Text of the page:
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Alfie Evans, Terminally Ill Boy at Center of Court Fight, Dies

2018-04-28 14:17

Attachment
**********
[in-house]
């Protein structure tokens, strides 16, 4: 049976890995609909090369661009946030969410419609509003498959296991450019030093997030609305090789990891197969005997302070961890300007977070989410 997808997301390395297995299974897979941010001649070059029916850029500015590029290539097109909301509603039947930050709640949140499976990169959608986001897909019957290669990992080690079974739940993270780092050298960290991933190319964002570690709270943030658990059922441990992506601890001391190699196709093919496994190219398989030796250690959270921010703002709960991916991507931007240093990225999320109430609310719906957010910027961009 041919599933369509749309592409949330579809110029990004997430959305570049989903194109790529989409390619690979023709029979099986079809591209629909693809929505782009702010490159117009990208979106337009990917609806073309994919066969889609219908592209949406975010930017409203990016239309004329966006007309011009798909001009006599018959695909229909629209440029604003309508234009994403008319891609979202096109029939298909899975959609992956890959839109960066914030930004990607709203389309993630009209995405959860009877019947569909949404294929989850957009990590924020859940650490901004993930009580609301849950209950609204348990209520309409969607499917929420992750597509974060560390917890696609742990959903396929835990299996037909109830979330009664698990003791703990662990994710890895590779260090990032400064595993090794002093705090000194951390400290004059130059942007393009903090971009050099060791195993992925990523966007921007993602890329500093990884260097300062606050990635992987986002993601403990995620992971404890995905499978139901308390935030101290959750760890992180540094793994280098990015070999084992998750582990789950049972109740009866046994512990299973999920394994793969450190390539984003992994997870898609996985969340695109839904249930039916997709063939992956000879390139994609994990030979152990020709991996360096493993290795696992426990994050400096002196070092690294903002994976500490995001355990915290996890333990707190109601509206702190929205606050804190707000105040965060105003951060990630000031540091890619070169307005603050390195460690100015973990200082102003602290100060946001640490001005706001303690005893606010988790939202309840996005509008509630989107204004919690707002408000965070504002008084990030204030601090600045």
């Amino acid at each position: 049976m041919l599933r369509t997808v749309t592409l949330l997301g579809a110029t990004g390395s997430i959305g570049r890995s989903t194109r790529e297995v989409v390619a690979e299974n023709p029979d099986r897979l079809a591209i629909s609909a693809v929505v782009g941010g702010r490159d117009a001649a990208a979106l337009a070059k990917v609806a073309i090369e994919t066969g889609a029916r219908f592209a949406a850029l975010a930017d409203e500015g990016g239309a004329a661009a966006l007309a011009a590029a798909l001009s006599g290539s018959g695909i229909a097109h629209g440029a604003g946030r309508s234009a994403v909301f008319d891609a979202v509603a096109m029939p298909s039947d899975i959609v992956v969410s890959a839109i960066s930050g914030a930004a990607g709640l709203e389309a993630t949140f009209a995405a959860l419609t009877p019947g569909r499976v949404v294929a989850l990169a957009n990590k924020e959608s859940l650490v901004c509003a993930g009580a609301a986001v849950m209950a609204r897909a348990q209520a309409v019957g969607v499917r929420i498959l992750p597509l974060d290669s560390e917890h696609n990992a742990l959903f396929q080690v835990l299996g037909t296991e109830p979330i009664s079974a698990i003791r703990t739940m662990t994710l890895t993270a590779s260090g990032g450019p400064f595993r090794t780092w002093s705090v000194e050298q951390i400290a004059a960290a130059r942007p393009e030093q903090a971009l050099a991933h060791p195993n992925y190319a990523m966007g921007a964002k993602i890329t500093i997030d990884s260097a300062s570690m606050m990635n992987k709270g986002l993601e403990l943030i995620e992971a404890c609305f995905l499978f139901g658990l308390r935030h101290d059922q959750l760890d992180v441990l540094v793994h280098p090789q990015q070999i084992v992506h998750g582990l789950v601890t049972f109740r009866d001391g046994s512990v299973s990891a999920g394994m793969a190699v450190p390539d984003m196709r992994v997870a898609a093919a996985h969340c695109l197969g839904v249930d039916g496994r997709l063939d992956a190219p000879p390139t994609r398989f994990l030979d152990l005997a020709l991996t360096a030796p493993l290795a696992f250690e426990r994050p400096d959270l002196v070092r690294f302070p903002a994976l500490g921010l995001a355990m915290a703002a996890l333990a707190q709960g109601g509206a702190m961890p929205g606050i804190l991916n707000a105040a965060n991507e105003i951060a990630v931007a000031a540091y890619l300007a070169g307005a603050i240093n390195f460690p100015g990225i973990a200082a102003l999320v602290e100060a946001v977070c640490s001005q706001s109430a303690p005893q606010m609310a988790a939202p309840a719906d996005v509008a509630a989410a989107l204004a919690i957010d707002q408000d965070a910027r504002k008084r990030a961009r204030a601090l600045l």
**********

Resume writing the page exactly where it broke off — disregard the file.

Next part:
Alfie Evans, the 23-month-old British toddler whose parents struggle with hospital authorities has drawn international attention, has died. Family members broke the news that Alfie passed away early on Saturday, April 28, with his father Tom Evans saying he was “absolutely heartbroken.” "My gladiator lay down his shield and gained his wings at 02:30 absolutely heartbroken," the boy's father Tom Evans wrote on Facebook. Alfie had a rare, degenerative disease and had been in a semi-vegetative state for more than a year. After a series of court cases, doctors at Alder Hey Children's Hospital in Liverpool removed his life support on Monday, April 23, against his parents’ wishes. “This evening the High Court again ruled that it is in Alfie’s best interests to continue with the end of life care plan developed by the clinical team who have cared for him throughout,” reads a statement published by the hospital on April 24. In an earlier statement published on April 12, Alfie's mother Kate James  wrote, “How sad is it that someone can tell you where and when your child is going to die?" "I know the date and time my child is going to die and we haven’t even had time as a family to come to terms with this.”  After his life support was switched off, however, Alfie confounded expectations by continuing to breathe unaided for days. Explaining the decision to discontinue treatment, Professor Russell Viner, President of the Royal College of Paediatrics and Child Health undersigned a statement issued by the institution.  “The Alfie Evans case is extremely difficult for all involved; heartbreaking for his parents and emotionally challenging for the doctors and nurses involved in treating and caring for him,” Viner wrote. He said that while no comment could be made on the specifics of the case, citing patient confidentiality, a “clear and compassionate framework” to guide such decisions was applied in Alfie's case. Viner added that, in general, withdrawing life-sustaining treatment may be decided upon if treatment is “unable or unlikely to result in the child living much longer” or “where treatment may prolong life but will cause the child unacceptable pain and suffering.” Alfie’s parents wanted to take him to Rome, where the Vatican's Bambino Gesu hospital had offered to care for him. A British court rejected an appeal by the parents on Wednesday to take their son to Italy. The case has stirred up the issue of whether judges, doctors or parents have the right to decide on a child's life. Alfie's parents have been backed by Pope Francis and Poland's President Andrzej Duda. "I wish to repeat and strongly confirm that the only master of life from the beginning until the natural end is God. It is our duty, it is our duty to do everything to care for life," Pope Francis said. Alfie died in the early hours of Saturday, his parents said. "Our baby boy grew his wings tonight ... Thank you everyone for all your support," his mother Kate James wrote. Prior to Alfie’s passing, his father thanked everyone for their support and requested privacy to facilitate reconciliation with the hospital authorities. “We would now ask you all to return back to your everyday lives and allow myself, Kate and Alder Hey to form a relationship, build a bridge and walk across it. We also wish to thank Alder Hey staff at every level of their dignity and professionalism during what must have been an incredibly difficult time for them too.”